Latinx/Hispanic Heritage Month Author Spotlight

Welcome to another Author Spotlight! These spotlights showcase authors’ (predominantly women and people of color) writing talents and published works. As you may or may not know, I do theme weeks of prominent holidays/events throughout the year on my site. Every time I do these I always feature other authors (usual ones of color and women). And for Latinx/Hispanic Heritage Month, I am trying to feature authors with Latinx and/or Hispanic backgrounds. So without further ado, let’s meet author Brenda Vaca!

About the Author:

Brenda Vaca

Brenda Vaca is a Xicana poet, author, and independent publisher from Sejatnga, Unceded Tonga Territory, known as South Whittier, CA. Riot of Roses is her debut collection of poetry. Riot of Roses Publishing House is the independent press she founded in 2021. She is currently days away from launching a Kickstarter Campaign for her first children’s book, Buttonz Finds His Mojo, under the imprint Oh My Gatos Books. You can find and follow her @iambrendavaca and @ohmygatosbooks on Instagram.

What and when started your love for writing?

I’ve always loved storytelling. I come from a line of great storytellers, musicians, and artisans. Telling stories has always been our way of self-expression, encouraging faith, and surviving the state of the world and our families. Of course, I gravitate toward stories that have a strong female lead. From a very young age, I wanted to be a writer and a storyteller.

Of all of the book genres, what drew you to write about yours?

Poetry has always been my natural path of writing. I started as any young girl might writing in a journal in junior high. But as I got exposed more and more to poetry, it was the genre with which I felt most closely aligned. Maybe it’s because I have musicians in my family and composing songs was something I was always exposed to. Writing in verse – especially free verse – comes natural.

a black typewriter with a bond paper beside a book on a wooden table
Photo by KoolShooters on Pexels.com

If you could meet your favorite Latinx/Hispanic author, who would it be and why?

To be honest, since I’ve been in community with poets and writers over the last couple of years, I know so many wonderful living writers. I feel truly blessed to share a mic with them and to be a writer among them. Yet, one writer that I always enjoyed reading is Denise Chavez, author of Face of an Angel and Loving Pedro Infante. I remember reading her after I finished my undergrad at Cal and feeling so inspired to keep going and keep writing. Her stories fanned the flames of my own writing dreams. It’s funny, we are now friends on Facebook, but I still hope to meet her in person some day!

How has your Latinx/Hispanic background and culture shaped what you write and how you write?

mexican woman dancing with a flower basket on her head
Photo by Abraham on Pexels.com

My Xicana identity is apparent throughout my writing. Both my parents are outstanding oral storytellers, as well as other members of my family, and that way of creativity has nurtured my own voice. My writing is filled with images, metaphors, and language from the Xicana diaspora. I am also committed to uncovering my Mexican indigenous lineage so that I can spend time learning the language of my ancestors that I can more closely incorporate into my writing.

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What book do you think everyone should read is based (or inspired by) around Latinx/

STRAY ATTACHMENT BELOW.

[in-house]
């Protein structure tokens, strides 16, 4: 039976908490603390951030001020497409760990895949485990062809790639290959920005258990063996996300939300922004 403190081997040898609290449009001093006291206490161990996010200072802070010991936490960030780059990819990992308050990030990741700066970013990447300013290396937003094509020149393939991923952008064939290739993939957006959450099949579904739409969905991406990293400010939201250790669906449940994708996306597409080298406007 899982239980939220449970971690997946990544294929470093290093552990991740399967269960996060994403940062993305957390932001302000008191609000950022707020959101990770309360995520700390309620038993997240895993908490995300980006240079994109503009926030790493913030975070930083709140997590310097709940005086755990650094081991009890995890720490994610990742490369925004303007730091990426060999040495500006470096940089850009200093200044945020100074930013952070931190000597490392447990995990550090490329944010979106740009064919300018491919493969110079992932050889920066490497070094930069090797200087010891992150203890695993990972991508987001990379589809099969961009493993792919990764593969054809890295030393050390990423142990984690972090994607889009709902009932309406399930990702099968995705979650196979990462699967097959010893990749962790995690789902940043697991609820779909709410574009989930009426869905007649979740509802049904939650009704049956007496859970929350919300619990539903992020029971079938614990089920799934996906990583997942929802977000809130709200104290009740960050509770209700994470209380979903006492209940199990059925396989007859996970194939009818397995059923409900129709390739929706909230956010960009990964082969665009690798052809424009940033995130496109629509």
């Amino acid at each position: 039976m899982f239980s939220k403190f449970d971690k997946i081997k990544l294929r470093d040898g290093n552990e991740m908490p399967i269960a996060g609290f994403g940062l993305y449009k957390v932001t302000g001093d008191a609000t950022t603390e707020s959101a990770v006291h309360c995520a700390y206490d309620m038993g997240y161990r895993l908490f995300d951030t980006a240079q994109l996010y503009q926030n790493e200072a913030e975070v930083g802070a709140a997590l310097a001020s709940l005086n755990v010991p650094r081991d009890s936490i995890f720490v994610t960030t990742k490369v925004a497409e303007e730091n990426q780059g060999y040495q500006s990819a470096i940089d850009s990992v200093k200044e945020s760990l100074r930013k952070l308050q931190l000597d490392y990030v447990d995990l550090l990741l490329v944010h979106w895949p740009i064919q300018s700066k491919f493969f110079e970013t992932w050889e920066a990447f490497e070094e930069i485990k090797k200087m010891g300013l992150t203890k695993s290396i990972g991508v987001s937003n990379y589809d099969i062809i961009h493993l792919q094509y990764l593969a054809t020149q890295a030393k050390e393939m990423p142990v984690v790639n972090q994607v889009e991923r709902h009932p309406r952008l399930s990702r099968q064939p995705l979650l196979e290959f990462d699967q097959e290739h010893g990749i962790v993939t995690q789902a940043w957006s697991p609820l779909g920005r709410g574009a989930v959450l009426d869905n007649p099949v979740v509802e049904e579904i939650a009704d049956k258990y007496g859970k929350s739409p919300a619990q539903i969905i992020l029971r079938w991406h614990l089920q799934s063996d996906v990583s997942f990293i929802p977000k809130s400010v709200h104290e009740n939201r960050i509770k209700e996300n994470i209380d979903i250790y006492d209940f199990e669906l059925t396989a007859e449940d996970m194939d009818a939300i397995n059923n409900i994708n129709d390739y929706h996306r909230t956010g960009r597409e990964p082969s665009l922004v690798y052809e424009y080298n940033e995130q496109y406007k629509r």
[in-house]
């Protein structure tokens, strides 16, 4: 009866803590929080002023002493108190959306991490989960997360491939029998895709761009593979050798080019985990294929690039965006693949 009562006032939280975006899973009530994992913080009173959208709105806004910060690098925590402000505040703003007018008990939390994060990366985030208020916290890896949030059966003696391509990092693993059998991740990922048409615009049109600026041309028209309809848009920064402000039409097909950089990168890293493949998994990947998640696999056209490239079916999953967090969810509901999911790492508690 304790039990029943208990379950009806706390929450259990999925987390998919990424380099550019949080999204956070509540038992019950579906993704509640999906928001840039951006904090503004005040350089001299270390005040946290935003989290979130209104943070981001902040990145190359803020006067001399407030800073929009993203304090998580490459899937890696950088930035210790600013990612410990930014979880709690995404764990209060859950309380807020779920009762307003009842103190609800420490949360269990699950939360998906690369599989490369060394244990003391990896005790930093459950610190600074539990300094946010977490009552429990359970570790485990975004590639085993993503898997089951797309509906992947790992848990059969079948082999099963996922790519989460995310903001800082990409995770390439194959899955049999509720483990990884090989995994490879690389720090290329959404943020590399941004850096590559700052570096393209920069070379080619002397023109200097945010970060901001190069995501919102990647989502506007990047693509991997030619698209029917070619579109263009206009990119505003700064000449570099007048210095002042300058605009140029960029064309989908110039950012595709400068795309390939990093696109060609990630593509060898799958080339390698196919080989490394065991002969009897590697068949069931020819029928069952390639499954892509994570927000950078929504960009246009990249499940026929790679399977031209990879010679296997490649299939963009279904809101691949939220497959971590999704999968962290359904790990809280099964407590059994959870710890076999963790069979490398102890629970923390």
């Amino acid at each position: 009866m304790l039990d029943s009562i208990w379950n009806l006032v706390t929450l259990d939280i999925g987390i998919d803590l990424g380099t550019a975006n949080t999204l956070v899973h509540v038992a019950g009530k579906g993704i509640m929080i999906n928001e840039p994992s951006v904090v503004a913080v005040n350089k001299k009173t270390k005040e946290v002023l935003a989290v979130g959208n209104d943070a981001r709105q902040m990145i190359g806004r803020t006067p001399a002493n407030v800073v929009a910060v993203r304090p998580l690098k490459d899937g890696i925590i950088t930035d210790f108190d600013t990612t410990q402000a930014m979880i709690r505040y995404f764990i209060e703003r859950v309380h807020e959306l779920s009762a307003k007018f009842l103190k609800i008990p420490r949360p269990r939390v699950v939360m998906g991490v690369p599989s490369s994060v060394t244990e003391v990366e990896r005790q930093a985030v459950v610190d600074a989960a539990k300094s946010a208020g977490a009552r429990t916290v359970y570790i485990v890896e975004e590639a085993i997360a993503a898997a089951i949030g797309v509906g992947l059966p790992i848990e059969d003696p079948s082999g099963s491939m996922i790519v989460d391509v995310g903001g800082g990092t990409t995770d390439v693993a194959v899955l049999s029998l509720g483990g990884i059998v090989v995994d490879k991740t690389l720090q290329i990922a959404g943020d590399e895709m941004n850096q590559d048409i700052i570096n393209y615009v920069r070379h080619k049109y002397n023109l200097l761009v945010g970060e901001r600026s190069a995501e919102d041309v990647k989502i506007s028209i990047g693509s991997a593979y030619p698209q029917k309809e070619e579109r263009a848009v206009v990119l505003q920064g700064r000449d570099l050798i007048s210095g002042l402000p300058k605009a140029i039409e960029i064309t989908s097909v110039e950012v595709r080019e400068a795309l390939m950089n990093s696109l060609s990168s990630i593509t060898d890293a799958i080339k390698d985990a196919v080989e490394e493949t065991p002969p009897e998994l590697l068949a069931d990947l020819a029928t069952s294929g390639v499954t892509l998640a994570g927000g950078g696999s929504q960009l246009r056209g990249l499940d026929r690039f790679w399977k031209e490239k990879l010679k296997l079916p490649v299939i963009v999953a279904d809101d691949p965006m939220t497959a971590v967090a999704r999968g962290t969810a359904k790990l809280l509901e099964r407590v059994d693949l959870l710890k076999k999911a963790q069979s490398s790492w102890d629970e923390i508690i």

Hispanic culture?

There is a new anthology that was recently published on June 28, 2022 by Editorial Raíces entitled Antología ARTIVISMO: EL ARTE COMO ESPACIO DE RESISTENCIA. Or, ARTIVISM: Art as a Space of Resistance. It is currently only available in Spanish, featuring international voices across the Americas, which includes writers that protest and critique their environments and communities through poetry.

I’m privileged to have one poem included in this collection that highlights primarily indigenous voices. These are cutting edge writings that rarely if ever get read by mainstream audiences. The editors are Masiel Corona Santos and Yuritskiri Campos Anguiano, with illustrations by Sergio Sánchez Santamaría. I highly encourage folks to order and read this historic collection.

What makes your book(S)/writing special?

Riot of Roses

When people read or hear my work they often say it seems that I have lived many lives. And they are right. I have the background of being an ordained reverend for many years and my writing is infused with that experience. This includes the stories I have borne witness to and the
stories I have lived through. It is at once confessional and deeply reflective of the world we live in. My writing and voice are unique to me.

So…what are you working on now?

I’m currently working on several projects. The most pressing is a children’s book about a black cat named Buttonz that struggles with feelings of depression and low self-esteem when his family adopts a community cat family. It’s called Buttonz Finds His Mojo.

I will be launching a Kickstarter Campaign in October to crowdfund for the production of this book, planned to be release in early winter 2023. Stay tuned for that! I’m also leading a team via Riot of Roses Publishing House as we develop an anthology entitled Sacral Bodies: Womxn’s Testimonies of Abortion. Submissions will open in early October with a targeted publication date of February 14, 2023. Of course, I continue to write poetry and hope to drop a new collection in late 2023.


Brenda has a beautiful soul, my goodness! I know you are going to go far Brenda with your poetry! And from one oral storyteller to another, I wish you the best in all your future writing endeavors! You can connect with her through:


Thank you all for reading and remember:

Live. Love. Laugh.